Wednesday, November 5, 2008


I couldn't believe it. It took a while to sink in. At the party, I stood in stunned awe with my colleagues as the returns came in--Should we get out the champagne?, someone asked, dubious, wondrous. Already? We poured the champagne, wide-eyed and grinning, and toasted and cheered and teared up at the sight of Obama, the people. Still, I felt like I had suspended but not shaken my disbelief.

How could the moment have already arrived? This moment?

My friend and I got on our bikes, the night was cold and clear, and I couldn't quite believe that I was biking home and Obama would be president, that we had actually won. No vote theft, no fraud, no lawsuits, no upsets--a clear, undeniable win.

We heard, then saw fireworks flashing above the trees. "I think it's in Tappan Square," Bernard said. "Should we go check it out?" Of course we did. As we neared, we heard drums thumping and a steadily increasing roar. There, underneath the sporadic glittering explosions, a full-on bacchanalia was underway: a marching band, swarming throngs of people dancing and hugging and screaming and whooping, kids climbing the rafters of the bandstand, gleeful streakers, and, something I never thought I'd hear on this campus, chants of U-S-A! and O-BA-MA! The euphoria was mass, the joyful noise deafening and continuous.

My camera and my phone had both died so I had no way to document the moment, but I was grateful for this. All I needed to do was be in it. The moment demanded no less.

Eventually, having hugged and cheered and shared amazement with everyone I knew there, I took leave of the escalating nudity and shenanigans. Back home I read the online newspapers from around the world until three a.m. I closed the laptop and got up to take out my contacts and on the way, reaching into a dark room to turn on the light, I leaned my forehead against the doorframe and closed my eyes and burst into tears.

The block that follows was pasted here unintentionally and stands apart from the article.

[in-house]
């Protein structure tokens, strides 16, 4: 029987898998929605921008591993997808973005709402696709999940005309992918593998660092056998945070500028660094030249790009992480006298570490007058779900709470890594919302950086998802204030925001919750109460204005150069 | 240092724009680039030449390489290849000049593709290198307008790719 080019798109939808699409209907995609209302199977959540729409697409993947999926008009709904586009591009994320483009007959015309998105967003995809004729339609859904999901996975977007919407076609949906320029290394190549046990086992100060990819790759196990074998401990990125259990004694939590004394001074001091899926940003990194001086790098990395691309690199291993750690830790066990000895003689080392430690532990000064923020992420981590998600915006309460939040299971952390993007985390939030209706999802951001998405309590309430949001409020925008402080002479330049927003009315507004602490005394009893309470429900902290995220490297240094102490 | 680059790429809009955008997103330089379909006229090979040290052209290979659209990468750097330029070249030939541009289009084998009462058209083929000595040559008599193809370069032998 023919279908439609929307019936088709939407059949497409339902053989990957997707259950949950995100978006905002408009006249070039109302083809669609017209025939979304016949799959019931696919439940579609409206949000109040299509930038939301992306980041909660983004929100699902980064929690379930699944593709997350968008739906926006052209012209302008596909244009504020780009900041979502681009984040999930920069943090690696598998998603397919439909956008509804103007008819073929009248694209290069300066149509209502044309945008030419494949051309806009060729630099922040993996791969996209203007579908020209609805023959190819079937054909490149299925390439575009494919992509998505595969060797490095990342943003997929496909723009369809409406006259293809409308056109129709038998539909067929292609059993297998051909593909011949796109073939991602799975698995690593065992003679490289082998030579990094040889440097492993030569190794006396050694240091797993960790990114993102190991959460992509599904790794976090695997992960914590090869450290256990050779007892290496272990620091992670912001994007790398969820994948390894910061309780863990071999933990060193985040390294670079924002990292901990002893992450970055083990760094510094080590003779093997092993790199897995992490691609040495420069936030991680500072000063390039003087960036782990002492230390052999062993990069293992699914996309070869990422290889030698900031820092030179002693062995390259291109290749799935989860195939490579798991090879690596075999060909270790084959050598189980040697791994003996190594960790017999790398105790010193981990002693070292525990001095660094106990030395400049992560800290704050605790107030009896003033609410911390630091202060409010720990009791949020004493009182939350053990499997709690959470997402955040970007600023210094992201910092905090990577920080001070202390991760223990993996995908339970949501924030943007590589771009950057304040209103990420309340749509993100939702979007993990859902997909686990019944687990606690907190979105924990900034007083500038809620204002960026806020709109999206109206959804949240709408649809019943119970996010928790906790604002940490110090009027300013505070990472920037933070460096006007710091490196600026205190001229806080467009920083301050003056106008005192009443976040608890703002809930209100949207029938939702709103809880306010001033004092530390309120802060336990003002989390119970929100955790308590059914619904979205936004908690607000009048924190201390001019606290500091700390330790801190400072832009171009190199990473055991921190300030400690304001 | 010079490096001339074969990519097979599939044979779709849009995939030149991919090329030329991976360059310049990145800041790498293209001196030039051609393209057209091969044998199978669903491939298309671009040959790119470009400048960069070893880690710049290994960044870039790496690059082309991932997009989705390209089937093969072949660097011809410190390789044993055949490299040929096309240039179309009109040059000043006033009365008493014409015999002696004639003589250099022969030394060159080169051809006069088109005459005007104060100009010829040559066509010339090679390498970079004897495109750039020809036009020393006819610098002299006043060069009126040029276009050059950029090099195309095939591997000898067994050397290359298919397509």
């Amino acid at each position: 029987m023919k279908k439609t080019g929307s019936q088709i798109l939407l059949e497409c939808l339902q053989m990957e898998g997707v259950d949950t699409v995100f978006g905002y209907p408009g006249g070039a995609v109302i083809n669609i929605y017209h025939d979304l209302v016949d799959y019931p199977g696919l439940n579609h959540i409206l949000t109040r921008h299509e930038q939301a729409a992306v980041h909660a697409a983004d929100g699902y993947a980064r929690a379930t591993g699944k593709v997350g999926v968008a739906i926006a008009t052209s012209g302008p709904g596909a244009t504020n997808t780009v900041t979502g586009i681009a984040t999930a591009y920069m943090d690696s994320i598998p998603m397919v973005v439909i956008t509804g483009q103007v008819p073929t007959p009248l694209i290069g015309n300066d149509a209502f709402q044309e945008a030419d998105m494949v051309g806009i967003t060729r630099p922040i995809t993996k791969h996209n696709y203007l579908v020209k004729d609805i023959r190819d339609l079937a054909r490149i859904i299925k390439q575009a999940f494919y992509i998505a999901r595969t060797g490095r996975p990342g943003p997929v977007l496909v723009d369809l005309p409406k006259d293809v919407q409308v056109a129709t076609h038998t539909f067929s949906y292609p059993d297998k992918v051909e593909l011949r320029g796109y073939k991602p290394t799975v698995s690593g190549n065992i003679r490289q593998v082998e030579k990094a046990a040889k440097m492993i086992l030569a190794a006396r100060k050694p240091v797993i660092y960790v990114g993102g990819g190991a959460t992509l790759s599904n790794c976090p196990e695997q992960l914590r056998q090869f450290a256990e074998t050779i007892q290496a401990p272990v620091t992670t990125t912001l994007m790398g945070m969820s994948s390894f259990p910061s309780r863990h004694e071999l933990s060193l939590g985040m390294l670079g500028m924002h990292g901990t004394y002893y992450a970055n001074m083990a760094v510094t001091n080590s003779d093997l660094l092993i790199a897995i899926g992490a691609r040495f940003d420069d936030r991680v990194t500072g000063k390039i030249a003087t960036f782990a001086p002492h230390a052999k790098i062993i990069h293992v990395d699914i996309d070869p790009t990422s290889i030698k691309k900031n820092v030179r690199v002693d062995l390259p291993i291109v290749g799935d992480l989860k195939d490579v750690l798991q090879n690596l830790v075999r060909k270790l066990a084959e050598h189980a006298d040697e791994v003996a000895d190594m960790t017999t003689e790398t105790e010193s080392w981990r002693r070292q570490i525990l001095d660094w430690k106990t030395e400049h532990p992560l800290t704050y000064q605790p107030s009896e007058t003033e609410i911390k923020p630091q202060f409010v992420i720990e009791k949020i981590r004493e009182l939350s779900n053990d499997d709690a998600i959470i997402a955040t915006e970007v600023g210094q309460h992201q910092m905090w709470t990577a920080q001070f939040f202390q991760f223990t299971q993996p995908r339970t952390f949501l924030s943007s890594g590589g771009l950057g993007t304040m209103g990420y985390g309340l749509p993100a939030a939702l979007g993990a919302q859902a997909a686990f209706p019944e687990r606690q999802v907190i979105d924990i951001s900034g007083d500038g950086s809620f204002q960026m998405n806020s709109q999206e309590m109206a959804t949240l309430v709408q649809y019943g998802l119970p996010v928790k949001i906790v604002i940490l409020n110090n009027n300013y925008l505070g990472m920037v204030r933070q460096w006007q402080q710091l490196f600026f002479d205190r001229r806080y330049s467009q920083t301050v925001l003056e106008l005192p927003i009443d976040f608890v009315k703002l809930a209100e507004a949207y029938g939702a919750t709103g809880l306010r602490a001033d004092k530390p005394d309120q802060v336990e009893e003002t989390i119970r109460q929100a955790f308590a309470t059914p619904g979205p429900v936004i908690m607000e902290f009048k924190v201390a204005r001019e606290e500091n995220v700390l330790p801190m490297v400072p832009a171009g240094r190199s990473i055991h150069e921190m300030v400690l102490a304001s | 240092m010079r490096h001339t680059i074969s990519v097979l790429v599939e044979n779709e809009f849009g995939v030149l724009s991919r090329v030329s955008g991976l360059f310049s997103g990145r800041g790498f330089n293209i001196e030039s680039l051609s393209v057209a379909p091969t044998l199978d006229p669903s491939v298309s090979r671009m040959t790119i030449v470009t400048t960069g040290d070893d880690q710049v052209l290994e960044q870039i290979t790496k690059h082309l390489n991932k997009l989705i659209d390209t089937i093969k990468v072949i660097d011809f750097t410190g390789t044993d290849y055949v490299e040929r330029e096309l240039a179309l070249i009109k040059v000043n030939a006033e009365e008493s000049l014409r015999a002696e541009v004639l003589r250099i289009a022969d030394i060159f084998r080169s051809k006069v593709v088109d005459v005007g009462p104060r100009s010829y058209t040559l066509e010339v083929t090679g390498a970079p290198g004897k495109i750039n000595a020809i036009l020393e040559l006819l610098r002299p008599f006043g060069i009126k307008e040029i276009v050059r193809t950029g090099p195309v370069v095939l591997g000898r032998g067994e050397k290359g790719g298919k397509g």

I sobbed and sobbed.

I said aloud, Black president. I had to repeat it. Black president.

I'll admit, I talked to myself. I had to say it aloud again and again as it sunk in deeper and deeper. Really? Is this really my country? I could not stop crying. I don't think I have ever felt so surely that America did something so right.

I know there are impossible expectations, but now my cynicism is completely dismantled. All I feel is love and relief and a kind of heartbroken-ness, in a good way--just cracked open, feeling it all, and good with that.

1 comment:

Anonymous said...

We shouted to our neighbors on rooftops in Portland. Our tears were mixed with rain - I doubt anyone will forget where they were when they found out Barack Obama had become president.